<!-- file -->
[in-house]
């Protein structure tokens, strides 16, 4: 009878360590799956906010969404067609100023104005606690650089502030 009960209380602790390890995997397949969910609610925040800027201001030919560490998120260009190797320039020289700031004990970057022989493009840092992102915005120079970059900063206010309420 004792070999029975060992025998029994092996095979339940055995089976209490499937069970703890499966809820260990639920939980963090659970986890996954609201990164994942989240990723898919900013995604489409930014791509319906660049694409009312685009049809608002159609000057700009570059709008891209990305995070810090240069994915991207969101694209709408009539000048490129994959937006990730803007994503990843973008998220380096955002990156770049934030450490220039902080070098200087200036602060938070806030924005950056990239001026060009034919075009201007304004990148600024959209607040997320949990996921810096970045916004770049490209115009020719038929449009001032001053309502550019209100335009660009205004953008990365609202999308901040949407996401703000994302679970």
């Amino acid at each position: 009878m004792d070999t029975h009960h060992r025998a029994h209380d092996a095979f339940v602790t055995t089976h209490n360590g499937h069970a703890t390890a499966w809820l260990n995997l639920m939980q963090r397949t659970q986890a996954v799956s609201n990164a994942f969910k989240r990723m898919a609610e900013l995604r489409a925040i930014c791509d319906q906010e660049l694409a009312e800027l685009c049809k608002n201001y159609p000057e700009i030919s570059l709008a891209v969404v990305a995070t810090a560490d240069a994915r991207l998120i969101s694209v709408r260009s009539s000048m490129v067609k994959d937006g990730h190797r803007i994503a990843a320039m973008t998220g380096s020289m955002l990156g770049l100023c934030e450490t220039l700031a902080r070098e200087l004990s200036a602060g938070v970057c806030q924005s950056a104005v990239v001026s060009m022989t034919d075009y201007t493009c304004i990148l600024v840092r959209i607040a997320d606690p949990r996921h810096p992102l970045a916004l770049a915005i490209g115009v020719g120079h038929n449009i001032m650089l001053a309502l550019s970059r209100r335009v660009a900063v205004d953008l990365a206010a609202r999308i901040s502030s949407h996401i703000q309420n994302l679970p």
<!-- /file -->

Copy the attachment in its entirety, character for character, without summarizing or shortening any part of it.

[in-house]
């Protein structure tokens, strides 16, 4: 009878360590799956906010969404067609100023104005606690650089502030 009960209380602790390890995997397949969910609610925040800027201001030919560490998120260009190797320039020289700031004990970057022989493009840092992102915005120079970059900063206010309420 004792070999029975060992025998029994092996095979339940055995089976209490499937069970703890499966809820260990639920939980963090659970986890996954609201990164994942989240990723898919900013995604489409930014791509319906660049694409009312685009049809608002159609000057700009570059709008891209990305995070810090240069994915991207969101694209709408009539000048490129994959937006990730803007994503990843973008998220380096955002990156770049934030450490220039902080070098200087200036602060938070806030924005950056990239001026060009034919075009201007304004990148600024959209607040997320949990996921810096970045916004770049490209115009020719038929449009001032001053309502550019209100335009660009205004953008990365609202999308901040949407996401703000994302679970």
């Amino acid at each position: 009878m004792d070999t029975h009960h060992r025998a029994h209380d092996a095979f339940v602790t055995t089976h209490n360590g499937h069970a703890t390890a499966w809820l260990n995997l639920m939980q963090r397949t659970q986890a996954v799956s609201n990164a994942f969910k989240r990723m898919a609610e900013l995604r489409a925040i930014c791509d319906q906010e660049l694409a009312e800027l685009c049809k608002n201001y159609p000057e700009i030919s570059l709008a891209v969404v990305a995070t810090a560490d240069a994915r991207l998120i969101s694209v709408r260009s009539s000048m490129v067609k994959d937006g990730h190797r803007i994503a990843a320039m973008t998220g380096s020289m955002l990156g770049l100023c934030e450490t220039l700031a902080r070098e200087l004990s200036a602060g938070v970057c806030q924005s950056a104005v990239v001026s060009m022989t034919d075009y201007t493009c304004i990148l600024v840092r959209i607040a997320d606690p949990r996921h810096p992102l970045a916004l770049a915005i490209g115009v020719g120079h038929n449009i001032m650089l001053a309502l550019s970059r209100r335009v660009a900063v205004d953008l990365a206010a609202r999308i901040s502030s949407h996401i703000q309420n994302l679970p």